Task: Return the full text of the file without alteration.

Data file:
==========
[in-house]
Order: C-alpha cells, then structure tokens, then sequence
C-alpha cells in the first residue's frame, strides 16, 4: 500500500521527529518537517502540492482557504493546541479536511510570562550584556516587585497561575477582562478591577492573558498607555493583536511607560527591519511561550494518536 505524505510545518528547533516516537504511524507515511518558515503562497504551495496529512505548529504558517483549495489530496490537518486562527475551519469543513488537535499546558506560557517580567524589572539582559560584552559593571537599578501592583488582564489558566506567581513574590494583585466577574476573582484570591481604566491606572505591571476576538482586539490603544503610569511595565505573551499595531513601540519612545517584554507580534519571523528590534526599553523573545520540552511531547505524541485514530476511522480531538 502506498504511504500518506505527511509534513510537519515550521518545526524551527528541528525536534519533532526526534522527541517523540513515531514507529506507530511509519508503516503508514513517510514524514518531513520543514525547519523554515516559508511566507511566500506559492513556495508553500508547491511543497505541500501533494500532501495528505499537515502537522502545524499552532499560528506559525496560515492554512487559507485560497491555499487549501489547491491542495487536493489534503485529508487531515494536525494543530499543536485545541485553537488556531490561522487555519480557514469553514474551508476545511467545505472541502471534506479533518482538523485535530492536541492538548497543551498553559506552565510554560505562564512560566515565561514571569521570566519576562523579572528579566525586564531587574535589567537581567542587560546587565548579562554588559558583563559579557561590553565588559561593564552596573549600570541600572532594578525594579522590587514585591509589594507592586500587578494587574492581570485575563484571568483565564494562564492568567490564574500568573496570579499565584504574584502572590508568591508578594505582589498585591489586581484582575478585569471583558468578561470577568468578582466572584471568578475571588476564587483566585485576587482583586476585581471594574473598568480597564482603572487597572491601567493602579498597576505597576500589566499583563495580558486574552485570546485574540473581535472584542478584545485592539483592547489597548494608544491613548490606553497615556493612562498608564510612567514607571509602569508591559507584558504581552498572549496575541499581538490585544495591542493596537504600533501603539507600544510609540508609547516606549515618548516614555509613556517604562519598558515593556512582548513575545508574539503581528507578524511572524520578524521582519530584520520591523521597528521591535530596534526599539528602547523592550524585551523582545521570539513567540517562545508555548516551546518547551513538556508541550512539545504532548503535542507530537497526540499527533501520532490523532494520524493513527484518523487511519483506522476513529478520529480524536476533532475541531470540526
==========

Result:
[in-house]
Order: C-alpha cells, then structure tokens, then sequence
C-alpha cells in the first residue's frame, strides 16, 4: 500500500521527529518537517502540492482557504493546541479536511510570562550584556516587585497561575477582562478591577492573558498607555493583536511607560527591519511561550494518536 505524505510545518528547533516516537504511524507515511518558515503562497504551495496529512505548529504558517483549495489530496490537518486562527475551519469543513488537535499546558506560557517580567524589572539582559560584552559593571537599578501592583488582564489558566506567581513574590494583585466577574476573582484570591481604566491606572505591571476576538482586539490603544503610569511595565505573551499595531513601540519612545517584554507580534519571523528590534526599553523573545520540552511531547505524541485514530476511522480531538 502506498504511504500518506505527511509534513510537519515550521518545526524551527528541528525536534519533532526526534522527541517523540513515531514507529506507530511509519508503516503508514513517510514524514518531513520543514525547519523554515516559508511566507511566500506559492513556495508553500508547491511543497505541500501533494500532501495528505499537515502537522502545524499552532499560528506559525496560515492554512487559507485560497491555499487549501489547491491542495487536493489534503485529508487531515494536525494543530499543536485545541485553537488556531490561522487555519480557514469553514474551508476545511467545505472541502471534506479533518482538523485535530492536541492538548497543551498553559506552565510554560505562564512560566515565561514571569521570566519576562523579572528579566525586564531587574535589567537581567542587560546587565548579562554588559558583563559579557561590553565588559561593564552596573549600570541600572532594578525594579522590587514585591509589594507592586500587578494587574492581570485575563484571568483565564494562564492568567490564574500568573496570579499565584504574584502572590508568591508578594505582589498585591489586581484582575478585569471583558468578561470577568468578582466572584471568578475571588476564587483566585485576587482583586476585581471594574473598568480597564482603572487597572491601567493602579498597576505597576500589566499583563495580558486574552485570546485574540473581535472584542478584545485592539483592547489597548494608544491613548490606553497615556493612562498608564510612567514607571509602569508591559507584558504581552498572549496575541499581538490585544495591542493596537504600533501603539507600544510609540508609547516606549515618548516614555509613556517604562519598558515593556512582548513575545508574539503581528507578524511572524520578524521582519530584520520591523521597528521591535530596534526599539528602547523592550524585551523582545521570539513567540517562545508555548516551546518547551513538556508541550512539545504532548503535542507530537497526540499527533501520532490523532494520524493513527484518523487511519483506522476513529478520529480524536476533532475541531470540526